1.2 billion doses of Russian vaccine booked

  • 1 month ago
Russian Vaccine Sputnik V
At least ten countries in Asia, South America and the Middle East have entered into agreements to access the Russian coronavirus vaccine Sputnik V, a report in the Wall Street Journal said.
 
The list of countries includes India where Hyderabad-based Dr Reddy’s Laboratories has partnered with the vaccine developers for carrying out late stage trials and then distribute 100 million doses of the vaccine. The Russian developers are also looking for an Indian partner to manufacture the vaccine in India.
 
 
Brazil, South Africa, Mexico and Saudi Arabia were among other countries that have struck deals to bring the Russian vaccine for their people, the report said. Besides, Russia has claimed that about ten more countries were negotiating to buy the vaccine from it. It has said that it had received requests, or expressions of interest, for about 1.2 billion doses of the vaccine so far, according to the report.
 
Sputnik V was the first coronavirus vaccine to get the regulatory approval for public use in the second week of August, though China had allowed limited use of at least one vaccine before that.
 
AstraZeneca reveals details of its ongoing vaccine trials, third company to make such unusual disclosure
 
Following in the footsteps of Moderna and Pfizer, drug major AstraZeneca has also come out with detailed disclosures about its ongoing coronavirus vaccine trials. These vaccine candidates of these three companies are the only ones to have entered phase-3 clinical trials in the United States. They are also expected to be the first ones to come out with a coronavirus vaccine.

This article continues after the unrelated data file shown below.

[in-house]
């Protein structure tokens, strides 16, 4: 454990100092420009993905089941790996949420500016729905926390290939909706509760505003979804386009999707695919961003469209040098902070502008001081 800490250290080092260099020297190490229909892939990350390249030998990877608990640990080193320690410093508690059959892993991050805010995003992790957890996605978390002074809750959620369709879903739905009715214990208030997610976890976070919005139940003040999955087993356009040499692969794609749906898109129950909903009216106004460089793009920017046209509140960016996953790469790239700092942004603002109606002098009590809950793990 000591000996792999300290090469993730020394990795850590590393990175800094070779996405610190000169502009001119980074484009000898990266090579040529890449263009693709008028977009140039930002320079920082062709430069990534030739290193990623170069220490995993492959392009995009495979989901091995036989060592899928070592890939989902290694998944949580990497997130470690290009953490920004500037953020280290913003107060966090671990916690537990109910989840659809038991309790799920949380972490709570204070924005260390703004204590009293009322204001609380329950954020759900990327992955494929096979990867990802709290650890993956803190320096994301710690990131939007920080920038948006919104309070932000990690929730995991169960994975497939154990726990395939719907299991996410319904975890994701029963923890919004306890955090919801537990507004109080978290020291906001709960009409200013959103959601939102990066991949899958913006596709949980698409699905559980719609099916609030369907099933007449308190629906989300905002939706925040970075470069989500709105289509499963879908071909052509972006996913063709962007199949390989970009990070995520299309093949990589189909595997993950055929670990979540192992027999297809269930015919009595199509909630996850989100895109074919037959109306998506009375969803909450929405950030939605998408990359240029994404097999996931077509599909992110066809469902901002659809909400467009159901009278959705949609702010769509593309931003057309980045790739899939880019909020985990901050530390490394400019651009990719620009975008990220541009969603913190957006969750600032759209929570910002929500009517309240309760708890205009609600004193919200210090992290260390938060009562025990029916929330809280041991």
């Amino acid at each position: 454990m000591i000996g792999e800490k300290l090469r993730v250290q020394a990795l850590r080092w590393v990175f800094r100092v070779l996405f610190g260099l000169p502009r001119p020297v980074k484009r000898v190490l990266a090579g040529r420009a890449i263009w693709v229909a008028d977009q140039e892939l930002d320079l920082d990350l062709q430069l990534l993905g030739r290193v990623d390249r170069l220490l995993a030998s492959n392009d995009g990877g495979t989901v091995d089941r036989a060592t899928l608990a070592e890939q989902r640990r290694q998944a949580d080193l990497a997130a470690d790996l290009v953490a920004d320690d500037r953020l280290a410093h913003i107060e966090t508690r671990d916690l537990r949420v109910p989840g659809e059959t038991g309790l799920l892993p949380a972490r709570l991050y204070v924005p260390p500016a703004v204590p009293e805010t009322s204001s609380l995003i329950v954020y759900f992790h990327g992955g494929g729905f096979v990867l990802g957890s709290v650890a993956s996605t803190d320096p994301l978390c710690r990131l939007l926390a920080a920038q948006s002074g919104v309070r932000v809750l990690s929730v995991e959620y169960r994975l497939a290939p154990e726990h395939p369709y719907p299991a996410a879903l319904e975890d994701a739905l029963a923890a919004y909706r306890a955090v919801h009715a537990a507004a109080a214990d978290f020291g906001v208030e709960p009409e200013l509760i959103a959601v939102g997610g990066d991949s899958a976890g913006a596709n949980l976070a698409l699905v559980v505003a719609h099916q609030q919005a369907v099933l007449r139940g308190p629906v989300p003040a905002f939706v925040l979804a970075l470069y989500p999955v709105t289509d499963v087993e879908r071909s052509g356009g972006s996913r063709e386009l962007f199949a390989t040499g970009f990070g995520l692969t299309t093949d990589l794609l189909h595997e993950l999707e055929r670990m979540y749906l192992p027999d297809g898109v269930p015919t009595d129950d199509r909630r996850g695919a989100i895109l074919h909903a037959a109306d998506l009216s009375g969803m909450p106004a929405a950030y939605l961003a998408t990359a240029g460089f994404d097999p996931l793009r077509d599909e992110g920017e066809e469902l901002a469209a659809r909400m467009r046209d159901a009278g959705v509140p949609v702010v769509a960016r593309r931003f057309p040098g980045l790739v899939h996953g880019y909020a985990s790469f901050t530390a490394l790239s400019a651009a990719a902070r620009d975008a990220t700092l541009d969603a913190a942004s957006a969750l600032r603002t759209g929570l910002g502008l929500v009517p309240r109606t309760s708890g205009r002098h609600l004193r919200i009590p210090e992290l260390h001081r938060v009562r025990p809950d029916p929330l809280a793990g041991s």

Vaccine developers usually do not give out details of the procedures and methodologies followed for the clinical trials until they publish their results. But in light of a persistent scepticism about a coronavirus vaccine, mainly because of the speed with which they are produced, and the huge political interest in getting an early vaccine, companies are being forced to adopt greater transparency about their processes.
 
Its more so in the case of AstraZeneca, whose clinical trials across the world had to be paused earlier this month after one of the participants in England developed serious illnesses. Though the trials in the UK have resumed following a review by an independent team of experts as well as the country’s drug regulatory, the company has faced criticism for its reluctance to share full information about the incident. Though the trials in India, South Africa and Brazil have also resumed, those are still to restart in United States, where the Centres for Disease Control and Prevention (CDC) has ordered its own investigation.
 
Last week, Moderna, followed by Pfizer, released detailed information about their ongoing trials, including overall design, the criteria used for selecting trial participants, the manner in which they are being monitored, and the evidence that will be used to assess whether their vaccine is effective.

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